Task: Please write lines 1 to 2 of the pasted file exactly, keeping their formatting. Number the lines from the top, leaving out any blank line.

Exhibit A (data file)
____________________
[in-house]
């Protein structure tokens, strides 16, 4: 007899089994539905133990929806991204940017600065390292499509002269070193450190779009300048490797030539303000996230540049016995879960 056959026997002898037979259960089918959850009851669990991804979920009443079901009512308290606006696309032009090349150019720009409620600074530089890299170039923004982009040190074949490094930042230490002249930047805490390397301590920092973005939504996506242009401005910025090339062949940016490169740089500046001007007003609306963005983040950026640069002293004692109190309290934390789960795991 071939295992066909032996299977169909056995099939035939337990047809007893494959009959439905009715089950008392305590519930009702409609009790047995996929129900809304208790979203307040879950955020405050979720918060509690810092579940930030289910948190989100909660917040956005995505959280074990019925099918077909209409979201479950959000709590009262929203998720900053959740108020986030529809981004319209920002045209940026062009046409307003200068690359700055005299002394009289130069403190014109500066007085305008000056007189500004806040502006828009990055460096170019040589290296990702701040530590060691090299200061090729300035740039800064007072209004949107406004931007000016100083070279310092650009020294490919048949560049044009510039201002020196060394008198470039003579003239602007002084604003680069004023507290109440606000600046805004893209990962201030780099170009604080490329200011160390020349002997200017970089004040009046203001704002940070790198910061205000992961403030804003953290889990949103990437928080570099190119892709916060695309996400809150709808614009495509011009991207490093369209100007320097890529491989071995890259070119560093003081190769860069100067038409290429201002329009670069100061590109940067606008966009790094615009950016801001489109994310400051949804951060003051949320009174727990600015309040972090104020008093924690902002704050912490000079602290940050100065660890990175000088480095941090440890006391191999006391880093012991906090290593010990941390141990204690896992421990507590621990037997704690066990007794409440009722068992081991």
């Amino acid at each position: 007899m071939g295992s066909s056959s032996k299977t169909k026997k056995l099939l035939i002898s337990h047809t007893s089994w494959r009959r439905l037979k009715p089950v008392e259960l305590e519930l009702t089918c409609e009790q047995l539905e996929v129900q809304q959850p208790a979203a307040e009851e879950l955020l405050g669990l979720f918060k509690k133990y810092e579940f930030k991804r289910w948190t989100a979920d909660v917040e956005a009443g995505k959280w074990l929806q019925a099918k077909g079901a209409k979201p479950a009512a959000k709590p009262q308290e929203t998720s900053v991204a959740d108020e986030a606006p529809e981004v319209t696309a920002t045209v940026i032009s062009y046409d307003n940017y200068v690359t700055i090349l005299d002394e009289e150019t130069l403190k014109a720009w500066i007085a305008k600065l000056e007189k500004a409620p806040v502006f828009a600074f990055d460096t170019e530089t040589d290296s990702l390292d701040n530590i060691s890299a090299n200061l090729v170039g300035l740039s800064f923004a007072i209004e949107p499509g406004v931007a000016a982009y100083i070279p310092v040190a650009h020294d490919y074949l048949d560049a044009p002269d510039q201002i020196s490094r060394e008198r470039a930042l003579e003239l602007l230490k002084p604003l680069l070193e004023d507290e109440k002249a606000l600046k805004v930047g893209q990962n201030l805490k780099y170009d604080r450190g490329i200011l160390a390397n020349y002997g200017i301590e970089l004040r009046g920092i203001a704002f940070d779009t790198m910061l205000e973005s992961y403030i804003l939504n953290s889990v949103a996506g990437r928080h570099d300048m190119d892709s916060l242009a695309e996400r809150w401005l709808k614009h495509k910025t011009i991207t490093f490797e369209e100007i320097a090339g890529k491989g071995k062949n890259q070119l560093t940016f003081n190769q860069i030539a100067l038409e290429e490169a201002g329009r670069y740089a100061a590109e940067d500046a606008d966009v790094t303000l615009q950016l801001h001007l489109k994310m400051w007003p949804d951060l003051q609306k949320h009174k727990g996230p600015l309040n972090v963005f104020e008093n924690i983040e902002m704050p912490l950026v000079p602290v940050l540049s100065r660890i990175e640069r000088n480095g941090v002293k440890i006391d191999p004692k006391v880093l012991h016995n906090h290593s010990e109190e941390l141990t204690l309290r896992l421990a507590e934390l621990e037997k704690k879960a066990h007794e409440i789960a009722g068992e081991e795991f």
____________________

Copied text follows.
[in-house]
């Protein structure tokens, strides 16, 4: 007899089994539905133990929806991204940017600065390292499509002269070193450190779009300048490797030539303000996230540049016995879960 056959026997002898037979259960089918959850009851669990991804979920009443079901009512308290606006696309032009090349150019720009409620600074530089890299170039923004982009040190074949490094930042230490002249930047805490390397301590920092973005939504996506242009401005910025090339062949940016490169740089500046001007007003609306963005983040950026640069002293004692109190309290934390789960795991 071939295992066909032996299977169909056995099939035939337990047809007893494959009959439905009715089950008392305590519930009702409609009790047995996929129900809304208790979203307040879950955020405050979720918060509690810092579940930030289910948190989100909660917040956005995505959280074990019925099918077909209409979201479950959000709590009262929203998720900053959740108020986030529809981004319209920002045209940026062009046409307003200068690359700055005299002394009289130069403190014109500066007085305008000056007189500004806040502006828009990055460096170019040589290296990702701040530590060691090299200061090729300035740039800064007072209004949107406004931007000016100083070279310092650009020294490919048949560049044009510039201002020196060394008198470039003579003239602007002084604003680069004023507290109440606000600046805004893209990962201030780099170009604080490329200011160390020349002997200017970089004040009046203001704002940070790198910061205000992961403030804003953290889990949103990437928080570099190119892709916060695309996400809150709808614009495509011009991207490093369209100007320097890529491989071995890259070119560093003081190769860069100067038409290429201002329009670069100061590109940067606008966009790094615009950016801001489109994310400051949804951060003051949320009174727990600015309040972090104020008093924690902002704050912490000079602290940050100065660890990175000088480095941090440890006391191999006391880093012991906090290593010990941390141990204690896992421990507590621990037997704690066990007794409440009722068992081991």